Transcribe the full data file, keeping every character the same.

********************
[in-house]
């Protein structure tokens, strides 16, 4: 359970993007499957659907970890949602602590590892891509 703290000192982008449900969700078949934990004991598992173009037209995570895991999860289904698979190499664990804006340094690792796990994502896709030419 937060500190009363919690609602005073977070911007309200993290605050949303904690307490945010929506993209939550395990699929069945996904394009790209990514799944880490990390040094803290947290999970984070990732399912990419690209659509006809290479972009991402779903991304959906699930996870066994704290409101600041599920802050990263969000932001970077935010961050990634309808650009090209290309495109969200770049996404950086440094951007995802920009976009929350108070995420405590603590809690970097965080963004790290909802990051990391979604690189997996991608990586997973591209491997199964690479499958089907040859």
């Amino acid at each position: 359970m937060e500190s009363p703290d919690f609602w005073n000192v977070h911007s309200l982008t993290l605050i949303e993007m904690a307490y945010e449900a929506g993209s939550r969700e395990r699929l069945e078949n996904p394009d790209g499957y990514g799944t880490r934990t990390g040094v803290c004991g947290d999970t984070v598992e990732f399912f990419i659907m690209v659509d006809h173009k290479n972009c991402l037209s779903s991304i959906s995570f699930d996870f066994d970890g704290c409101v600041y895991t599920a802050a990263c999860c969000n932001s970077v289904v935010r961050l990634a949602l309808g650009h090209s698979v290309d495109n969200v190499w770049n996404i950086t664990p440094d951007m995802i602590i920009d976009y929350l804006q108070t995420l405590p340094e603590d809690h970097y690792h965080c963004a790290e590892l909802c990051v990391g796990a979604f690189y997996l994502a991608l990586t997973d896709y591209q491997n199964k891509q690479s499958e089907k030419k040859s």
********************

[in-house]
């Protein structure tokens, strides 16, 4: 359970993007499957659907970890949602602590590892891509 703290000192982008449900969700078949934990004991598992173009037209995570895991999860289904698979190499664990804006340094690792796990994502896709030419 937060500190009363919690609602005073977070911007309200993290605050949303904690307490945010929506993209939550395990699929069945996904394009790209990514799944880490990390040094803290947290999970984070990732399912990419690209659509006809290479972009991402779903991304959906699930996870066994704290409101600041599920802050990263969000932001970077935010961050990634309808650009090209290309495109969200770049996404950086440094951007995802920009976009929350108070995420405590603590809690970097965080963004790290909802990051990391979604690189997996991608990586997973591209491997199964690479499958089907040859």
């Amino acid at each position: 359970m937060e500190s009363p703290d919690f609602w005073n000192v977070h911007s309200l982008t993290l605050i949303e993007m904690a307490y945010e449900a929506g993209s939550r969700e395990r699929l069945e078949n996904p394009d790209g499957y990514g799944t880490r934990t990390g040094v803290c004991g947290d999970t984070v598992e990732f399912f990419i659907m690209v659509d006809h173009k290479n972009c991402l037209s779903s991304i959906s995570f699930d996870f066994d970890g704290c409101v600041y895991t599920a802050a990263c999860c969000n932001s970077v289904v935010r961050l990634a949602l309808g650009h090209s698979v290309d495109n969200v190499w770049n996404i950086t664990p440094d951007m995802i602590i920009d976009y929350l804006q108070t995420l405590p340094e603590d809690h970097y690792h965080c963004a790290e590892l909802c990051v990391g796990a979604f690189y997996l994502a991608l990586t997973d896709y591209q491997n199964k891509q690479s499958e089907k030419k040859s």